Tulip Tour - worth a look
I took the 3-night, 4-day Tulip Tour in early April 2018. Booking through Freedom Treks, I was told that there was no single supplement. They never bothered to inform me that I'd have a roommate, and it was a surprise to find out how much they mark up the price of the HAT tour.
It would be helpful to know the route in advance, so as to be able to look up the overnight stops beforehand, know where we're headed, and what we'd be passing. Once boarded, we were handed brochures that depicted the routes for both cycling and the boat.
Upon reflection, I would have signed up for a later trip. Early April: there were fields of daffodils and hyacinths, but no tulips.
The boat crew were very pleasant and capable. The cook was new to the team; the meals she prepared were excellent. I signed up for gluten-free meals, and she went out of her way to procure cookies and breads for me. Another participant has a milk allergy and she was accommodated as well. The boat is nice, the cabins are comfortable, and the main room is pleasant. The captain said that he's planning some renovations to make the great room hold more people in case of rain. I suggested that he could add more places to put things in the cabins, and I guess he didn't quite follow -- he suggested hanging stuff up on the hooks in the hallway! (I meant more shelves for stuff. During the day I spread my things out on the bed, and them put them underneath to sleep.) I see where other travelers have not been happy with the cabin size; not an issue for me.
HAT provides everyone with a red pannier. I brought along my own handlebar bags for my water and camera. I'd brought a nylon shopping bag and used it, with the attached bungie cord, for my extra shirt and the lunch box. Prior to the trip I spent some time looking for photos of the bikes to determine if there would be a way to carry a water bottle within easy reach.
Other groups I've been in have begun our companionship by going around the table with introductions. It would be nice to provide some sort of name tag for participants, and this would have helped with camaraderie between the different groups. I brought my bicycle license plate and affixed it to the rental bike, but for everyone else, I snuck a peek at the roster.
In the future, if I were doing a similar tour, I'd prefer one that has all adults. Two of the children spoke no English, and everyone in the two family groups interacted with each other, to the exclusion of "strangers." At one dinner I was seated with the four-person family, which was awkward. Also, the youth were inexperienced in bike handling skills. Each of the kids fell off at least once, and one made an abrupt trail crossing right in front of a huge tractor. It was nerve-wracking to ride near or behind them.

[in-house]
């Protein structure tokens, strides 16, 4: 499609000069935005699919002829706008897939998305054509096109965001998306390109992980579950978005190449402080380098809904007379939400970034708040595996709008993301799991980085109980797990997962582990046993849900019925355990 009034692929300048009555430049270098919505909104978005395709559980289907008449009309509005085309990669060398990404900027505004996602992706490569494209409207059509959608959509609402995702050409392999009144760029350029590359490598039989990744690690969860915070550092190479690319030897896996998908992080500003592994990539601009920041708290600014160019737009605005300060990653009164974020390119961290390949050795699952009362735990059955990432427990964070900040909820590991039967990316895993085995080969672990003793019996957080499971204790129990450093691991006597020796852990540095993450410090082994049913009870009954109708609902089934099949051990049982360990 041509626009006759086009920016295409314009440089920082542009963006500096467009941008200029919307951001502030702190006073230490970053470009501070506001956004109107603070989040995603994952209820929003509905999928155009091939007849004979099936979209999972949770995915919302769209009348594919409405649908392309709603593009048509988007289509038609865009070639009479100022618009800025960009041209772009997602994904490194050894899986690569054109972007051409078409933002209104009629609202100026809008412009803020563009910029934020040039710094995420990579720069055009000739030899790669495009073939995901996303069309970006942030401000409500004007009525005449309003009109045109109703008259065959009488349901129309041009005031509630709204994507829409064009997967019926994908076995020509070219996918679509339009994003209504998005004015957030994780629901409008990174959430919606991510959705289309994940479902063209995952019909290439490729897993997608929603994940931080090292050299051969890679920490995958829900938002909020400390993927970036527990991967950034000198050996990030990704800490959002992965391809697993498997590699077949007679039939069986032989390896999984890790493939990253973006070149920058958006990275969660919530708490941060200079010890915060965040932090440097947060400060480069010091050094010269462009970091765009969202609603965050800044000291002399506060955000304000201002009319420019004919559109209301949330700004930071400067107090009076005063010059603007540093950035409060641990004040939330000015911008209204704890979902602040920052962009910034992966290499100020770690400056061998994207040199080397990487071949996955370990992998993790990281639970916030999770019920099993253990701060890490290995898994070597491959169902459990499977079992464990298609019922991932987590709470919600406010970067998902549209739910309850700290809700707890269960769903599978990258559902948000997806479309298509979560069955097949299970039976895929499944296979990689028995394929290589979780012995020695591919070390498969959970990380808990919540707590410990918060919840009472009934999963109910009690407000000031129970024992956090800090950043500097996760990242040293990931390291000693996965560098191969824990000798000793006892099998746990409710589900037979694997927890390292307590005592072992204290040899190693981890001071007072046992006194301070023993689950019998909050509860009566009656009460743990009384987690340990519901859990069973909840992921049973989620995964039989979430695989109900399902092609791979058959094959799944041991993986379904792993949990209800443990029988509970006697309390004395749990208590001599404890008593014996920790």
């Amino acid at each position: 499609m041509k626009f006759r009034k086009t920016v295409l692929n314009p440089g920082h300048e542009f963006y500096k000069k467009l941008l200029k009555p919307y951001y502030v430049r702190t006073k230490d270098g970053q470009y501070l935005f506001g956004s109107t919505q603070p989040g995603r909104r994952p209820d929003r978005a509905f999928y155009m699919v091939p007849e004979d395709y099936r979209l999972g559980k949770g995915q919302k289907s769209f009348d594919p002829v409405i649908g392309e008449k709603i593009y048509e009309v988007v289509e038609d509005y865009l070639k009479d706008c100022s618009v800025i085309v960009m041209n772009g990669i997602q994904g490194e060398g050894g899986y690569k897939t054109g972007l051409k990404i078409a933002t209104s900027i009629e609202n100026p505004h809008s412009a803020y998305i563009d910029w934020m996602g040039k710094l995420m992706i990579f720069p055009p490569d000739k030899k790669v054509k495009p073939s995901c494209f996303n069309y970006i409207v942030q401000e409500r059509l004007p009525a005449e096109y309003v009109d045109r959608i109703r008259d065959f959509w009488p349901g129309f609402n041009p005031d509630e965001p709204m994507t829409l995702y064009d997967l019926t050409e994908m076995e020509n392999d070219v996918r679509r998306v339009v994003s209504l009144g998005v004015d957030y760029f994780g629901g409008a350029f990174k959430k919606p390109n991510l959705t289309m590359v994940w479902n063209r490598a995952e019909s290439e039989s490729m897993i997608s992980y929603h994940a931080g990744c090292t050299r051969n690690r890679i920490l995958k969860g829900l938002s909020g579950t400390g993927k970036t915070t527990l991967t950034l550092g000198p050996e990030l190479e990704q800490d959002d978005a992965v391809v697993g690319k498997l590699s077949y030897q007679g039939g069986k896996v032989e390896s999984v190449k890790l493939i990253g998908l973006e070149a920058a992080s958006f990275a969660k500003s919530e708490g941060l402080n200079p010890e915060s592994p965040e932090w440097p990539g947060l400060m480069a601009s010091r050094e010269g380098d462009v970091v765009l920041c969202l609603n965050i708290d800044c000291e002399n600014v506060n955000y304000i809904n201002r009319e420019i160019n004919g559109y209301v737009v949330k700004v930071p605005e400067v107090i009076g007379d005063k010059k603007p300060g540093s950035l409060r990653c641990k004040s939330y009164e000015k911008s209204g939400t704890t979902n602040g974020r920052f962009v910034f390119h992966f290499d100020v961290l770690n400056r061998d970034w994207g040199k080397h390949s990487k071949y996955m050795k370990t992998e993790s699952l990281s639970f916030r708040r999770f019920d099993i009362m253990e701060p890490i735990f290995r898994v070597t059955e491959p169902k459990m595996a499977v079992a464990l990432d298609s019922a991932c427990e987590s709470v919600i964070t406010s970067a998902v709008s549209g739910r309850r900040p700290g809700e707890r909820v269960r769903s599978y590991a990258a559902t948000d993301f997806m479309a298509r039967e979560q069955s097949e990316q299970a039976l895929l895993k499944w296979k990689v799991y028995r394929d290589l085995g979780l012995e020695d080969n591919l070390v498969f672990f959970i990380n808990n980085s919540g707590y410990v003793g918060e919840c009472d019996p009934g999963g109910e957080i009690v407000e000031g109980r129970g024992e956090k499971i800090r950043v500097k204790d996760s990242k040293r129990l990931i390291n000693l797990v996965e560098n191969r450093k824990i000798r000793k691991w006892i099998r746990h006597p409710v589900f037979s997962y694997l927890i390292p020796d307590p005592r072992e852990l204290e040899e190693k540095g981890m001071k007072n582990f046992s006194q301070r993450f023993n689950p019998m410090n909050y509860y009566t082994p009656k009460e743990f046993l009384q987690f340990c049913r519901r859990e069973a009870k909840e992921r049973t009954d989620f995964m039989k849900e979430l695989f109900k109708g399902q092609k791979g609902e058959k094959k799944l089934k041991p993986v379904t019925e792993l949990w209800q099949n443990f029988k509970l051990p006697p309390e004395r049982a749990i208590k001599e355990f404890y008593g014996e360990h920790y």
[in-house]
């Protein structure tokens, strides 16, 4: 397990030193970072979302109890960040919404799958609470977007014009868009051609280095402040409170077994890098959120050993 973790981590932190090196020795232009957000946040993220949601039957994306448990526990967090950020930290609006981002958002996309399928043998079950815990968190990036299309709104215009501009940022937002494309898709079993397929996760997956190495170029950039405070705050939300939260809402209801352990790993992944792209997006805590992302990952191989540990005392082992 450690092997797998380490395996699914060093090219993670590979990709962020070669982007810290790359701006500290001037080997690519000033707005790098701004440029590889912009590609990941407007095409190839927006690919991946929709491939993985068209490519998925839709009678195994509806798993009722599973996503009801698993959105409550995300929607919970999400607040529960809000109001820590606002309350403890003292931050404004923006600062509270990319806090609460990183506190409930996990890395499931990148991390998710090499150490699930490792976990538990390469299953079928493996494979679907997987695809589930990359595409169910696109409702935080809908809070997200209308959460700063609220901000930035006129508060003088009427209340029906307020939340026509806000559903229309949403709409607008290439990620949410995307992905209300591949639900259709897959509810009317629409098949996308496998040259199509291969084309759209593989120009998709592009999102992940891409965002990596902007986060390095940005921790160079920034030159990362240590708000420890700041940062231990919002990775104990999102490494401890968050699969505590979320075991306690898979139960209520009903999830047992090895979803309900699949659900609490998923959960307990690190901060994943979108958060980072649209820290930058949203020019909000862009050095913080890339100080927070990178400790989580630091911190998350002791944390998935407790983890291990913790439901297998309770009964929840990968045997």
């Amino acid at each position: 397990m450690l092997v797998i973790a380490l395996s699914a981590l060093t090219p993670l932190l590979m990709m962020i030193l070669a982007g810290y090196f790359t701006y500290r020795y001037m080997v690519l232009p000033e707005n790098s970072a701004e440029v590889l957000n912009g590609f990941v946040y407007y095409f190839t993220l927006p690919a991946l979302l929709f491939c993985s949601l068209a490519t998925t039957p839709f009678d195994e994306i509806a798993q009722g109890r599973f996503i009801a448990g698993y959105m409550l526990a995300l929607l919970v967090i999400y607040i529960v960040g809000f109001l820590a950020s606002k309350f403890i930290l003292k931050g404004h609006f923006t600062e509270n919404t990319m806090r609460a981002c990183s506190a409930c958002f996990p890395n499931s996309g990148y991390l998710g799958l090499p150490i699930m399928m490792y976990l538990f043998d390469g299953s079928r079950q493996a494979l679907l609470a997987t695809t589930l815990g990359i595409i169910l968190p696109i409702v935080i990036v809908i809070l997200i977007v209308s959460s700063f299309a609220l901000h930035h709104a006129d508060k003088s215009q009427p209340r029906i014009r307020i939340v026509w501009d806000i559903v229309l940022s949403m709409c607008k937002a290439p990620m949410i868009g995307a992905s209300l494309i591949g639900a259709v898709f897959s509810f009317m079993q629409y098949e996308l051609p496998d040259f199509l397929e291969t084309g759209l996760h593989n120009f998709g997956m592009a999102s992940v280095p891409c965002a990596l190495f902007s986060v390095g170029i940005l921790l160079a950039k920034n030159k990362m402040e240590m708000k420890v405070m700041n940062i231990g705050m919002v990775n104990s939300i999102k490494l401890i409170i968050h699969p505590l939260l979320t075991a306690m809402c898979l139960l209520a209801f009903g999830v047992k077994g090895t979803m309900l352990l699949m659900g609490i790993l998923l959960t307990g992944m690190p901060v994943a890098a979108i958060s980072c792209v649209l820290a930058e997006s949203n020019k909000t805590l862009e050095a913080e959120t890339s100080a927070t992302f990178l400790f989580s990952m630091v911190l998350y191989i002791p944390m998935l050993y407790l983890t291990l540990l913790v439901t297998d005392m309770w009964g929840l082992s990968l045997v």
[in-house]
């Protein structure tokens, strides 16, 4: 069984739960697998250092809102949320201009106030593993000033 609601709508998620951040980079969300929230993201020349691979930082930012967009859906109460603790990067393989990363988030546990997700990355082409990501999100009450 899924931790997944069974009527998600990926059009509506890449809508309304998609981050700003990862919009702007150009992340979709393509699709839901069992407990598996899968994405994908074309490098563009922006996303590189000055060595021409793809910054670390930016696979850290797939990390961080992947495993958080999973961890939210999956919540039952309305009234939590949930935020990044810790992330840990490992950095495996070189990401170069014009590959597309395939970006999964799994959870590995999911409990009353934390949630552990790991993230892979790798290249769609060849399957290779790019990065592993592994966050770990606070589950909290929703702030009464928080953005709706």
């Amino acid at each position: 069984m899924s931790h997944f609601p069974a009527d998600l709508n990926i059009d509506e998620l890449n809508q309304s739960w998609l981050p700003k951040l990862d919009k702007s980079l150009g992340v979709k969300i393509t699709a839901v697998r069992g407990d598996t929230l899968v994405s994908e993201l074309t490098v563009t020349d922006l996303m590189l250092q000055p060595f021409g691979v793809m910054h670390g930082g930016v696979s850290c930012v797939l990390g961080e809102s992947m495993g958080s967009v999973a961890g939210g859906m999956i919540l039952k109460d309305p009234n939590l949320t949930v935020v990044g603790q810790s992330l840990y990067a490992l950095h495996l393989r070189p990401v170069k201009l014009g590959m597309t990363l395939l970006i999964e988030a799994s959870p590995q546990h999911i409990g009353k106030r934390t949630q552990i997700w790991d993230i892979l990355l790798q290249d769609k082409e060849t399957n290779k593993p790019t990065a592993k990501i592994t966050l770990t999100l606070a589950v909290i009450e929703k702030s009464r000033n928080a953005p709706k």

Speaking of strangers, the guide for my trip has a very unique style. It was increasingly frustrating to deal with him, and by the end of the trip I was very glad to have chosen a four-day tour rather than a longer one. Specific issues: he wasn't very good at conveying information we should have known, he wasn't conscientious about keeping our group together in the more urban areas, and there was a cultural gap in terms of him being able to answer questions. ("How far to the boat?" should not inspire a lot of debate.)
On the third day, he made intemperate remarks: he joked about how the symbol of Amsterdam is three crosses, representing the three scourges of marijuana, prostitution, and tourists. Seriously.
On the first day he attempted to set my seat height, but he's not competent at that. He tried to set it as low as possible. I raised it a couple of inches, and every day I tweaked it upwards a little more. (I've been cycling for several decades, and I know how high I like my saddle to be.)
In sum: the trip was enjoyable, and I would recommend it to others, but I would let them know more details about what to bring and what to expect.